So it has been a busy week already. I have had so many meetings that I got that feeling that I ain’t getting anything done and considering I have a lot to do before going to the WAA Conference next week, that ain’t good.
But I have been learning some new things…
Monday I had a meeting with the head of Human Resources. I am on a committee to hire an assistant for myself. The Human Resource department has to look over the questions we are going to ask and approve of them. This is partially to make sure that we aren’t asking any questions connected with the forbidden topics like race, martial status, creed, political affiliation, religion, etc. We didn’t have any of those type of questions, but the head of HR wouldn’t sign off on them because he didn’t feel they would elicit effective answers.
I have to admit, he did have a point. Some of the questions other committee members had submitted dealt with how a person felt about certain situations like meeting new people or their philosophy on customer service. Part of the problem he had was that none of these things were part of the KSAs (knowledge, skills, abilities) of the job description. He encouraged us to rephrase the questions as situationals–what have you done in such a situation or what would you do?
He said that it doesn’t matter how people feel about a certain job as much as how they would act in a situation. His point was that people often hate to do certain aspects of their jobs, but they recognize the value of doing it and doing it well so dismissing them for how they feel might result in you discarding a valuable person.
On the other hand, if they mention they ignored a customer’s complaint because they were incessant whiners when you ask about their experiences, you know how they feel and how they would act.
I never thought of these issues before. So even though it was rather annoying to have to rewrite the questions and couch them in a manner that would satisfy the head of HR and still serve to get the information about the candidate’s personality, I have to admit his way can prove to be more valuable.
Yesterday I attended a meeting of the Performing Arts Presenters of Hawai’i (earlier mention of what they are all about here). We were discussing what our plans were when we attended the Western Arts Alliance Conference in Spokane next week. Not everyone was going so we were making a list of the groups everyone might be interested in presenting so we could check them out and approach agents, etc.
I had been warned to bring an extra suitcase so I could carry presskits and other materials back from the conference. A few weeks after I return, we will all meet again for a marathon review of videos, etc of likely prospects.
Then today I met with a representative of a local hotel chain with whom I am hoping to house most of my visiting performers. I was really reminded of the power of good customer service. I had contacted representatives of a number of chains, but she was the only one that decided that she could better serve me by having me come out and see her properties and treat me to lunch. Of all the others I contacted, only one other has even responded with the information I requested.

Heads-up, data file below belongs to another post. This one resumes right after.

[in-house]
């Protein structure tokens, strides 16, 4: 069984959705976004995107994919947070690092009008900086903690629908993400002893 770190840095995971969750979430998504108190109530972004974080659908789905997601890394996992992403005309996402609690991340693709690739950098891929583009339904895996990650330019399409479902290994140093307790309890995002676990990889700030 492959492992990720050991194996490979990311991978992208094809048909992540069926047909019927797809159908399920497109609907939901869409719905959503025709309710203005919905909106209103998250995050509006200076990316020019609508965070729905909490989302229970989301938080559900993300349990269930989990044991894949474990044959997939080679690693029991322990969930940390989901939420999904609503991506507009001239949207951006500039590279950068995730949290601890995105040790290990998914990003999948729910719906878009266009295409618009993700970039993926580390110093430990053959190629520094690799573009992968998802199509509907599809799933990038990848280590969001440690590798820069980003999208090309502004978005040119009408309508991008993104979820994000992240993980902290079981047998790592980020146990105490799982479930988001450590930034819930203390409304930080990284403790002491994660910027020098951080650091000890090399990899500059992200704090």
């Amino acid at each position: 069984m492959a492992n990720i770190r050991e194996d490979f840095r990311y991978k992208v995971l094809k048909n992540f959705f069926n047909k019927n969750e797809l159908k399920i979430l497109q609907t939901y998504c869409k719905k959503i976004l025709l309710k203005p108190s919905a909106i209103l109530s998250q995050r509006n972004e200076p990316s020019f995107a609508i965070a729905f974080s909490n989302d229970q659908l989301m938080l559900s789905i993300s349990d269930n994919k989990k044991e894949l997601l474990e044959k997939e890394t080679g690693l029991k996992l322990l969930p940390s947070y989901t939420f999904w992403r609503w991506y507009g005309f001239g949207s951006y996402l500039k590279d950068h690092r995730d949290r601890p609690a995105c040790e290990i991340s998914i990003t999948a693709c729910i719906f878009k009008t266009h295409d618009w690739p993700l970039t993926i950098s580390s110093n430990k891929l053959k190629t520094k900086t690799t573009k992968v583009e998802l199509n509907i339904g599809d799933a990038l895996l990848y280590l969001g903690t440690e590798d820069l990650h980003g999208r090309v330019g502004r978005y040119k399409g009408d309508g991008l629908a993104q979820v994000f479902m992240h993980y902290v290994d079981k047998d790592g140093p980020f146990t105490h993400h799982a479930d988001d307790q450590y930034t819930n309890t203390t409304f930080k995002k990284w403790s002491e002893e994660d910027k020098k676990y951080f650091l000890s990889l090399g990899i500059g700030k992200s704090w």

The thing is, none of them need my business, especially the woman who took me out. Right now tourism is excellent and there are hardly any rooms to be had on O’ahu. Even though I am bringing a fair bit of business, the hotels can make better use of their time wooing tour operators and travel agents than me. This is especially true because I am asking for kama aina rates (discounts for locals) in order to help me stay on budget.
This woman spoke to me, assessed my needs and then picked the mix of properties of the 20 or so her company manages on my island that would best suit my needs. She stayed away from the really economical places that might prevent jet lagged artists getting off a 5+ hour flight from getting rest and also avoided the ones that were too upscale. My time wasn’t wasted looking at the wrong places.
Every hotel we went to, the general manager came out and met me like I was an important account. They showed me around the rooms personally, offered me water and wet towels to refresh myself. The woman showing me around took me out to lunch at their flagship property where my car was valet parked and returned to me swiftly with my A/C and radio set to create a welcoming environment in my own vehicle. Now perhaps they do much more for travel agents, but they could have done far less for me.
I still have to be conscious of price, but if they end up being a few bucks more a night than another quote I get, they will certainly be getting my business. They know that good customer service means good service to everyone and they know that it is the little touches like the way the valet delivers your car that matters. They also probably know that good word of mouth is the best advertising. Not only will I speak well of them on my island, but because they have properties on the other islands, I will be saying great things about them to the other members of the consortium.
It just verifies my feelings about the importance of customer service and underscores how important it will be for me to rectify all the impediments to customer service at my theatre.